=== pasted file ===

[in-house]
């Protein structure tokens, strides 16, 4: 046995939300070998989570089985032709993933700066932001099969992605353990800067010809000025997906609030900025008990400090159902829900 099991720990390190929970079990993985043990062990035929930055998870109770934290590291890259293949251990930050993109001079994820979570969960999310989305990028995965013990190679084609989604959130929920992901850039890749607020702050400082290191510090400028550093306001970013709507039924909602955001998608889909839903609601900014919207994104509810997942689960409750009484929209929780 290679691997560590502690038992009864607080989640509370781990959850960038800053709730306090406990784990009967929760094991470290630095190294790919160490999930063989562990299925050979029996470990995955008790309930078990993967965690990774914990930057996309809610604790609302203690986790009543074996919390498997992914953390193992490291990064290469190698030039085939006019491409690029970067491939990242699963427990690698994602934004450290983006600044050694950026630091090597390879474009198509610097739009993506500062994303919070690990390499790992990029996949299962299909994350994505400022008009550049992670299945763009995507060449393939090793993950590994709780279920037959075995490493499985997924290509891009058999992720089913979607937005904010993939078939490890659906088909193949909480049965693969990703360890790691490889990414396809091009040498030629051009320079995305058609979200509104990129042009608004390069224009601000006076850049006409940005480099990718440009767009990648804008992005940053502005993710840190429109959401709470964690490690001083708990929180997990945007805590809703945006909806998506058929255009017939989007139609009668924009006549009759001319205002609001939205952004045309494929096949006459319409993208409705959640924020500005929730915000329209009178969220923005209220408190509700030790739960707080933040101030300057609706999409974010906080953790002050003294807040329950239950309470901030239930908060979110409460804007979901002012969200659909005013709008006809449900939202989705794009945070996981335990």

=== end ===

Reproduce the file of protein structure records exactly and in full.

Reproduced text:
[in-house]
């Protein structure tokens, strides 16, 4: 046995939300070998989570089985032709993933700066932001099969992605353990800067010809000025997906609030900025008990400090159902829900 099991720990390190929970079990993985043990062990035929930055998870109770934290590291890259293949251990930050993109001079994820979570969960999310989305990028995965013990190679084609989604959130929920992901850039890749607020702050400082290191510090400028550093306001970013709507039924909602955001998608889909839903609601900014919207994104509810997942689960409750009484929209929780 290679691997560590502690038992009864607080989640509370781990959850960038800053709730306090406990784990009967929760094991470290630095190294790919160490999930063989562990299925050979029996470990995955008790309930078990993967965690990774914990930057996309809610604790609302203690986790009543074996919390498997992914953390193992490291990064290469190698030039085939006019491409690029970067491939990242699963427990690698994602934004450290983006600044050694950026630091090597390879474009198509610097739009993506500062994303919070690990390499790992990029996949299962299909994350994505400022008009550049992670299945763009995507060449393939090793993950590994709780279920037959075995490493499985997924290509891009058999992720089913979607937005904010993939078939490890659906088909193949909480049965693969990703360890790691490889990414396809091009040498030629051009320079995305058609979200509104990129042009608004390069224009601000006076850049006409940005480099990718440009767009990648804008992005940053502005993710840190429109959401709470964690490690001083708990929180997990945007805590809703945006909806998506058929255009017939989007139609009668924009006549009759001319205002609001939205952004045309494929096949006459319409993208409705959640924020500005929730915000329209009178969220923005209220408190509700030790739960707080933040101030300057609706999409974010906080953790002050003294807040329950239950309470901030239930908060979110409460804007979901002012969200659909005013709008006809449900939202989705794009945070996981335990």